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Alderman wants another reprieve from landscaping, fencing edict

If Ald. Ariel Reboyras (30th) keeps this up, he might as well move to repeal Chicago’s landscaping ordinance.

For the third time in four years, Reboyras wants to give businesses a two-year reprieve from the costly landscaping and ornamental fencing requirements imposed by former Mayor Richard M. Daley.

The twice-revised deadline was June 15, 2014. If the City Council goes along with Reboyras, the goal posts would be moved yet again — to June 15, 2016.

Reboyras could not be reached for comment on the landscaping reprieve he introduced at Wednesday’s City Council meeting. His ordinance blamed the “national economic downturn affecting small businesses.”

Two years ago, Reboyras argued that businesses struggling to survive the prolonged recession should not be forced to choose between trees and employees.

“They have to have ornamental fencing. They have to pave existing parking lots. If a lot is over 24,000 square feet, they have to put in a sewer system. That’s very expensive,” Reboyras said then.

“I’m trying to keep some of these small businesses open. We’ve already had a few close down because of a cost they can’t afford. I love beautification, but we’ve probably overdone that. You have to look at practicality, too.”

Daley was a self-described tree-hugger who was singularly responsible for Chicago’s array of median planters and wrought-iron fences.

In 1999, he convinced the City Council to require developers to add green space, plant more and larger trees and to surround parking lots with wrought-iron fencing.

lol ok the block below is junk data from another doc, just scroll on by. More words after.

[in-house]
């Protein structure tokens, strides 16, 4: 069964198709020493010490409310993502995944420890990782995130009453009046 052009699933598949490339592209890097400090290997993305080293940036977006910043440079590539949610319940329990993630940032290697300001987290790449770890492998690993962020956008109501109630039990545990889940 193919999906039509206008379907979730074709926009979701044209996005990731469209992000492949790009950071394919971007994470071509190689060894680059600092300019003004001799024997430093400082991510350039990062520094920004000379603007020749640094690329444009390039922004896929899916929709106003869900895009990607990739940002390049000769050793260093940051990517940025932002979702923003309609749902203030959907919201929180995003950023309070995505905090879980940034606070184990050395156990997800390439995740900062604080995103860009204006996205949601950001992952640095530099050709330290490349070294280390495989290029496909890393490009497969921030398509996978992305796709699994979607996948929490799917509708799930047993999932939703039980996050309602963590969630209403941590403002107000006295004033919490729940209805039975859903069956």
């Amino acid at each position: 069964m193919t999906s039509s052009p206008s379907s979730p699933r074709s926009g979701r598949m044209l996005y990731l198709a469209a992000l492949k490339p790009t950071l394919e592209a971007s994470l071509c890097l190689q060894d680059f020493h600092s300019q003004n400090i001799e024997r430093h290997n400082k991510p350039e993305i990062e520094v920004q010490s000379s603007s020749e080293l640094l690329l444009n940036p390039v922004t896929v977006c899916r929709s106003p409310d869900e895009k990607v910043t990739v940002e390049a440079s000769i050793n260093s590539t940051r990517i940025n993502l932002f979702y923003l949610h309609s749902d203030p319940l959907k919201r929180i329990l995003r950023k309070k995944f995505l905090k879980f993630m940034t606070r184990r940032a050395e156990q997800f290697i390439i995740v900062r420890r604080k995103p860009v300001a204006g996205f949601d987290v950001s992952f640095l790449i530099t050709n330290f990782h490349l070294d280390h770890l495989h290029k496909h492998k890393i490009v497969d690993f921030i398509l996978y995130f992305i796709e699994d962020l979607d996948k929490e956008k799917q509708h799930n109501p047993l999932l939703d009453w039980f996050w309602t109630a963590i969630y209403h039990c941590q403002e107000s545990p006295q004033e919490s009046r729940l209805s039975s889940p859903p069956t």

Business leaders groused about the beautification edict. Of particular concern was the requirement that both new and existing parking lots be surrounded by ivy or vine-covered “ornamental fencing.”

“It’s more or less a tax on existing property,” Alan Lev, vice-president of Lakewest Inc. said at the time.

“You have to go out and spend money you didn’t plan on and you can’t raise rents for existing leases.”

The Chicago Development Council agreed that Daley’s beautification crackdowns — on everything from strip malls and parking garages to drive-through restaurants and downtown developments — added costs to business that “cannot be justified within the rental structure…You can only charge so much.”

The mayor’s office countered that the rewrite of Chicago’s 1991 landscaping ordinance would only raise the tab absorbed by developers from 1 to 3 percent of project costs, substantially less than the 5 to 10 percent in many suburbs.

Ten years later, Daley offered to let Chicago businesses substitute plastic fences for more costly wrought-iron, but resisted calls for a blanket moratorium from landscaping requirements.

“Developers can spend a little bit on trees and keep their property clean,” he said then.

“Property owners who don’t live in the city — if you go to their homes in the suburban area or their businesses, they’re spotless. If you come in the city, why can’t you clean?. . . . Trees help the environment…This is all about cleanliness and the environment.”

It wasn’t enough to stop a City Council rebellion triggered by business complaints.

Aldermen defied Daley and approved the first in a pair of, two-year reprieves. Now, Reboyras wants to make it three.